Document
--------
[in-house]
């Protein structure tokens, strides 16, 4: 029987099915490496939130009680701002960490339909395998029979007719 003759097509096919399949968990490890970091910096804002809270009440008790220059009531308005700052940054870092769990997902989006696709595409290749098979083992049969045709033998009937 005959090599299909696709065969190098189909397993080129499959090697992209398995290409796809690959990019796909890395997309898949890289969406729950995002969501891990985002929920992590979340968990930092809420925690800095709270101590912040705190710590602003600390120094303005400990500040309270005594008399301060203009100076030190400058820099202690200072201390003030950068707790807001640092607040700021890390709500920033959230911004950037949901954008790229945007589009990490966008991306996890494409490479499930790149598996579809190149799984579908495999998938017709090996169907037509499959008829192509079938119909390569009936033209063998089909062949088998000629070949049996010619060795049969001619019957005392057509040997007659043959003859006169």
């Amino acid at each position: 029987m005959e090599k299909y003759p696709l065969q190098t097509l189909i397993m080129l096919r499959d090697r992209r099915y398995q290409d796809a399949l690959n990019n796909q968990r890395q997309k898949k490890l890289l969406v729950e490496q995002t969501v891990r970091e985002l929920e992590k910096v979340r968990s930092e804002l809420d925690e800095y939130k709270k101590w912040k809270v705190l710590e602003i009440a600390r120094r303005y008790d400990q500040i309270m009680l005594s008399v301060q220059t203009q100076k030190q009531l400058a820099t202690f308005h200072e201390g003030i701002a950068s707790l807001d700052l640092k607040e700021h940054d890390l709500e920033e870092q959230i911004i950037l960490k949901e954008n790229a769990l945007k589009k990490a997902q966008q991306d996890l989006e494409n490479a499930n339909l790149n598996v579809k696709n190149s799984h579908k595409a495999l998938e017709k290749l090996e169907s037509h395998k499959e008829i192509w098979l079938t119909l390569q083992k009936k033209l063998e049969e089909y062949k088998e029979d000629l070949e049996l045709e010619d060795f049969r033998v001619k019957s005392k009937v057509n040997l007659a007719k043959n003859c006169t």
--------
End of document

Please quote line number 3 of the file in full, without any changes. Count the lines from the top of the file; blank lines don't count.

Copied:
């Amino acid at each position: 029987m005959e090599k299909y003759p696709l065969q190098t097509l189909i397993m080129l096919r499959d090697r992209r099915y398995q290409d796809a399949l690959n990019n796909q968990r890395q997309k898949k490890l890289l969406v729950e490496q995002t969501v891990r970091e985002l929920e992590k910096v979340r968990s930092e804002l809420d925690e800095y939130k709270k101590w912040k809270v705190l710590e602003i009440a600390r120094r303005y008790d400990q500040i309270m009680l005594s008399v301060q220059t203009q100076k030190q009531l400058a820099t202690f308005h200072e201390g003030i701002a950068s707790l807001d700052l640092k607040e700021h940054d890390l709500e920033e870092q959230i911004i950037l960490k949901e954008n790229a769990l945007k589009k990490a997902q966008q991306d996890l989006e494409n490479a499930n339909l790149n598996v579809k696709n190149s799984h579908k595409a495999l998938e017709k290749l090996e169907s037509h395998k499959e008829i192509w098979l079938t119909l390569q083992k009936k033209l063998e049969e089909y062949k088998e029979d000629l070949e049996l045709e010619d060795f049969r033998v001619k019957s005392k009937v057509n040997l007659a007719k043959n003859c006169t």